• I have observed that over the csorue of making a relationship with real estate homeowners, you’ll be able to get them to understand that, in each and every real estate financial transaction, a commission is paid. In the long run, FSBO sellers really don’t save the percentage. Rather, they struggle to win the commission by doing a good agent’s job. In the process, they invest their money in addition to time to complete, as best they are able to, the obligations of an real estate agent. Those assignments include getting known the home by means of marketing, presenting the home to willing buyers, developing a sense of buyer emergency in order to induce an offer, booking home inspections, dealing with qualification assessments with the bank, supervising maintenance tasks, and assisting the closing of the deal.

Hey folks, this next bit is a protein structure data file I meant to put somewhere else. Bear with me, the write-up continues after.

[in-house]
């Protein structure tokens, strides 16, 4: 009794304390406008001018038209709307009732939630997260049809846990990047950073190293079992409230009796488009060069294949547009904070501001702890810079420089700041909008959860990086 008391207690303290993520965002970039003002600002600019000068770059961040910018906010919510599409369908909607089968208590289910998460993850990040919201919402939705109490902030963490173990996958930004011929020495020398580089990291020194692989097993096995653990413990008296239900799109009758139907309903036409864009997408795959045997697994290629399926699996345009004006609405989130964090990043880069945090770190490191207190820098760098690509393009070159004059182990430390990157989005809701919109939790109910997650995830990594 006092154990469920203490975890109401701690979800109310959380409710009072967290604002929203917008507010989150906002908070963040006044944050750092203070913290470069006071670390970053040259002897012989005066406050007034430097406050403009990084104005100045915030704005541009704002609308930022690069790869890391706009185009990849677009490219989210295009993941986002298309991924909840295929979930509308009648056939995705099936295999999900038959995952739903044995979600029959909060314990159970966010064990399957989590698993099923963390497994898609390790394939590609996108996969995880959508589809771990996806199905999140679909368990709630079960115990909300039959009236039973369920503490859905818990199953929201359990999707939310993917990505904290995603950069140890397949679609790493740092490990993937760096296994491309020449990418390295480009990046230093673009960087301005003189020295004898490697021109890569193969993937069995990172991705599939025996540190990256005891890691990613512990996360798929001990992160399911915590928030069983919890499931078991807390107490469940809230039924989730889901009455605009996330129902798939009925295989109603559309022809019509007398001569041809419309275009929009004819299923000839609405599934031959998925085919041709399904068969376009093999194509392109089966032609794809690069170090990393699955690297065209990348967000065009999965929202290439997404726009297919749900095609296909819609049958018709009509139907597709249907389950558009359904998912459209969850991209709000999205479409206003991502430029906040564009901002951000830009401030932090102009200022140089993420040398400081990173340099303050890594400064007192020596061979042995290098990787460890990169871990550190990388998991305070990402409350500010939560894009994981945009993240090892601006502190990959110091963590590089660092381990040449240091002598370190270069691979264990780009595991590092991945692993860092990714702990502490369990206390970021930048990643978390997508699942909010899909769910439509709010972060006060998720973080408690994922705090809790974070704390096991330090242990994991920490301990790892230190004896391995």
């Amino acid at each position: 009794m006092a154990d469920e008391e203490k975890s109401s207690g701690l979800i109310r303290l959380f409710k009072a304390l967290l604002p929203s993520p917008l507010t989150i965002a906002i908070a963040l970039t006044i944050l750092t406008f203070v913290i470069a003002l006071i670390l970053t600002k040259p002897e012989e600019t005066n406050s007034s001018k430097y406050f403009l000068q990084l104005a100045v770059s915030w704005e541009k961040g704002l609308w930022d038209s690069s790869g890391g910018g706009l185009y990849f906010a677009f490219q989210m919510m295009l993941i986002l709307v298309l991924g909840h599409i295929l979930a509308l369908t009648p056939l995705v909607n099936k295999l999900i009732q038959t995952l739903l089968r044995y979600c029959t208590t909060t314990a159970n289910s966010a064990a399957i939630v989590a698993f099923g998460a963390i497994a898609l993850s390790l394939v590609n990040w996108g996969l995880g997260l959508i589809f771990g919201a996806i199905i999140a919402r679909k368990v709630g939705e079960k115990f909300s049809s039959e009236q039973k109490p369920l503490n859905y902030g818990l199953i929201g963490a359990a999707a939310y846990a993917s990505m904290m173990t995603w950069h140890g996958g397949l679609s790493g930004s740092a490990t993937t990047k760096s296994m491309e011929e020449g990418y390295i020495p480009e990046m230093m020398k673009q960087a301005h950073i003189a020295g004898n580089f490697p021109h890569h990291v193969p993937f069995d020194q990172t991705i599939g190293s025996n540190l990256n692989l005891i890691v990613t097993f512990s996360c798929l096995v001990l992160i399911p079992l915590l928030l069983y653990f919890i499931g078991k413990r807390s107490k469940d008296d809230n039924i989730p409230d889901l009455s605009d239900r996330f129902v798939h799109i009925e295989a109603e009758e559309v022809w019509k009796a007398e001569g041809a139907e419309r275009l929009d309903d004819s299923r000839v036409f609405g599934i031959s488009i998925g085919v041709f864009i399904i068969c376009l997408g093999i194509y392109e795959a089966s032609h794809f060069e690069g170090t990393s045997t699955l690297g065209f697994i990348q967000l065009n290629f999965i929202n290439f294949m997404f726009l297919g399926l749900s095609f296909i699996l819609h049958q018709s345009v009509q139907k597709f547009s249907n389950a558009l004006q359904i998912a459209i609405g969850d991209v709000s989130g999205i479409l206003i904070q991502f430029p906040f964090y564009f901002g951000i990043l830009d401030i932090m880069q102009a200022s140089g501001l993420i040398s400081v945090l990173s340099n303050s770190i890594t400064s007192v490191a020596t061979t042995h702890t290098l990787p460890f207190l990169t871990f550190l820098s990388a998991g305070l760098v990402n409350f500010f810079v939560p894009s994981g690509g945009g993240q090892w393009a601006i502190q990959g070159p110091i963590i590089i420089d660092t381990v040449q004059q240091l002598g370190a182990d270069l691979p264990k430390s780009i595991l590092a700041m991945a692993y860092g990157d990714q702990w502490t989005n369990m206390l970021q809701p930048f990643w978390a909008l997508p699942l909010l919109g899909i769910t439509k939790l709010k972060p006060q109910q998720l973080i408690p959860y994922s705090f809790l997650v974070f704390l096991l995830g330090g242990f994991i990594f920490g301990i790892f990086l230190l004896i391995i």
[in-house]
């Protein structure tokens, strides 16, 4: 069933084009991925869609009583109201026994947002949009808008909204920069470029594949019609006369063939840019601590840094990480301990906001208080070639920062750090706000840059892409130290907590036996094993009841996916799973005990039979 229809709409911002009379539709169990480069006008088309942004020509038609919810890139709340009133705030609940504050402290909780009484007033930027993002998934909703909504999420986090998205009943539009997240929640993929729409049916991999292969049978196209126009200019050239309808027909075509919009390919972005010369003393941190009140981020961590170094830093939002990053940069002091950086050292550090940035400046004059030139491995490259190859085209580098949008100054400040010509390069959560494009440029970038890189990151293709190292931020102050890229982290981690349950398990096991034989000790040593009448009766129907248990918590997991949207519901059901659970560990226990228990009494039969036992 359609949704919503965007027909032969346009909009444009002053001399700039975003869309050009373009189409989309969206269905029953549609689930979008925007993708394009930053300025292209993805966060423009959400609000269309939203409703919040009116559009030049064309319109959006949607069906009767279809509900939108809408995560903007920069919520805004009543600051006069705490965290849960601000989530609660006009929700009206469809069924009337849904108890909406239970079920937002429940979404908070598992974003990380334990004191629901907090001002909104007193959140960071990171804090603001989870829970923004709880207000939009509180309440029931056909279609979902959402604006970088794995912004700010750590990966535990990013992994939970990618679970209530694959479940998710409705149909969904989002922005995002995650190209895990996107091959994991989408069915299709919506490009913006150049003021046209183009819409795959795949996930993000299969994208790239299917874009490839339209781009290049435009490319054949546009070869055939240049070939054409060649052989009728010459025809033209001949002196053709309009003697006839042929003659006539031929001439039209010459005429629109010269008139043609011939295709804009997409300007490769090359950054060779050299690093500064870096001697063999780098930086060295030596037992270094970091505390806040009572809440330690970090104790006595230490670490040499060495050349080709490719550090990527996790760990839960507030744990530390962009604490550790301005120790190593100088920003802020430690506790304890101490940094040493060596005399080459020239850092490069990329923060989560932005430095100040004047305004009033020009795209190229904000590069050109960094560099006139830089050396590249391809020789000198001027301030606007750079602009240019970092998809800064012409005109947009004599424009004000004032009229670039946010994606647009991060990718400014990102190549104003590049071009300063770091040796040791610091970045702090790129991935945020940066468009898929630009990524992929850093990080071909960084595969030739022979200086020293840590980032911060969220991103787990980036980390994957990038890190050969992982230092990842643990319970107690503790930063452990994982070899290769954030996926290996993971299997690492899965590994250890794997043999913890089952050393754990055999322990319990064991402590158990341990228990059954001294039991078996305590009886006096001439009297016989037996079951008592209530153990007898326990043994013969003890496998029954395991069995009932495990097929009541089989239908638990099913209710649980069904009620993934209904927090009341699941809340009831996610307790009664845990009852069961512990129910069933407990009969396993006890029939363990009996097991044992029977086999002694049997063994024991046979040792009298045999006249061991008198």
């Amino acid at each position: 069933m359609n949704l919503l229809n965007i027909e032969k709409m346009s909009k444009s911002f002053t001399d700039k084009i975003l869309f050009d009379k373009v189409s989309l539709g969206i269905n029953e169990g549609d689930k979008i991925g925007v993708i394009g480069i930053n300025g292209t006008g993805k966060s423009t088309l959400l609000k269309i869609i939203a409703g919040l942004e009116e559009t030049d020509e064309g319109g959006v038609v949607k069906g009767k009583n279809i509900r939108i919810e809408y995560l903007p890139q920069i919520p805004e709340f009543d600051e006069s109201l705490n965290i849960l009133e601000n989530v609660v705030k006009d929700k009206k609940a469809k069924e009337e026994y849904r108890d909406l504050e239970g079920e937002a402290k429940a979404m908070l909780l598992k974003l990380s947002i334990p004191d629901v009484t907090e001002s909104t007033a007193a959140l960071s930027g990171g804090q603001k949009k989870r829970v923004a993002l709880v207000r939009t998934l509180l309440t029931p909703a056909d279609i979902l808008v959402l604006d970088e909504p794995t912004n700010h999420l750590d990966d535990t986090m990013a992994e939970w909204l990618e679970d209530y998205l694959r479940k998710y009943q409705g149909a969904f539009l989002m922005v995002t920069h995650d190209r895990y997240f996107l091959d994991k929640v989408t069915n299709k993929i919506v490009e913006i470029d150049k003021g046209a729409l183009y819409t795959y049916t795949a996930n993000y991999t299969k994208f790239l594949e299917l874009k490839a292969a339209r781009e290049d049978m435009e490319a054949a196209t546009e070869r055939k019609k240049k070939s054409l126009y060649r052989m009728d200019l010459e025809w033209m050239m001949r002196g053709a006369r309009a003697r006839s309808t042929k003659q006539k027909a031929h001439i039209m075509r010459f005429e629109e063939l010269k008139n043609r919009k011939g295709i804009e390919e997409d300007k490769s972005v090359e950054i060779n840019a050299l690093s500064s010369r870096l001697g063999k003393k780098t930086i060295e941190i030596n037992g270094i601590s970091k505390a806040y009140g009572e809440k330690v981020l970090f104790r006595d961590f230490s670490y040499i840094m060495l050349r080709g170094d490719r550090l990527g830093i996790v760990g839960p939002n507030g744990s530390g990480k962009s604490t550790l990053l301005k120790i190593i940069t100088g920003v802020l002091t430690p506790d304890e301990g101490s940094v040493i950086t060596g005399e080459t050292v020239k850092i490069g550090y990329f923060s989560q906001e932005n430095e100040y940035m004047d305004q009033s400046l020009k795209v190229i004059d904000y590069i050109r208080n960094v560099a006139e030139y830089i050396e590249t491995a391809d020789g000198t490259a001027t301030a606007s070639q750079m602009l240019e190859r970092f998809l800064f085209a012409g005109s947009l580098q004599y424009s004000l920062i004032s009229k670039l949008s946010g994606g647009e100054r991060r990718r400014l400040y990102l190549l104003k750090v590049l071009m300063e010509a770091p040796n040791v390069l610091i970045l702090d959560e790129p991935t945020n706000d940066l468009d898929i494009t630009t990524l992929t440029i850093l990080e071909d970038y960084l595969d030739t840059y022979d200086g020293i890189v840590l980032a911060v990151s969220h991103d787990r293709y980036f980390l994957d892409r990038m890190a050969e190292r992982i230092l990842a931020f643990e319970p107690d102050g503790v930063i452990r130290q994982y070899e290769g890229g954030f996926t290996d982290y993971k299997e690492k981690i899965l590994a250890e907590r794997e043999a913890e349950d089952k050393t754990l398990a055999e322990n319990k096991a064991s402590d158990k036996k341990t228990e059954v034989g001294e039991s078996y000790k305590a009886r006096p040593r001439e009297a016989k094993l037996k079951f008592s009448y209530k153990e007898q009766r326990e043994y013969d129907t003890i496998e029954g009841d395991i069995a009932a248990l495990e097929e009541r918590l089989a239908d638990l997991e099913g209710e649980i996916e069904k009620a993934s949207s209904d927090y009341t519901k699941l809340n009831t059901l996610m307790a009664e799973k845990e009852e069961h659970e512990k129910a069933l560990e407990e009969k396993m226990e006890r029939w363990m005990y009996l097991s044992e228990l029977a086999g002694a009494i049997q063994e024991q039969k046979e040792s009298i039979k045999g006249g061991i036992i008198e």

• Hey Raafi,
    I wondered the same and dropped and then realised these recorders have LANC sockets, means you can either trigger the recorder direct with a LANC remote mounted to your handlebars or slave sync the recorder with the a LANC compatible camera. So it records when you hit REC on camera. Haven’t tried it, so I might be wrong, but Atomos, Ki Pro Mini and SoundDevices recorders all are LANC compatible with this issue in mind. The Hyperdeck does not seem to have LANC, but that’s just a guess from the pics available. Correct me if I’m wrong.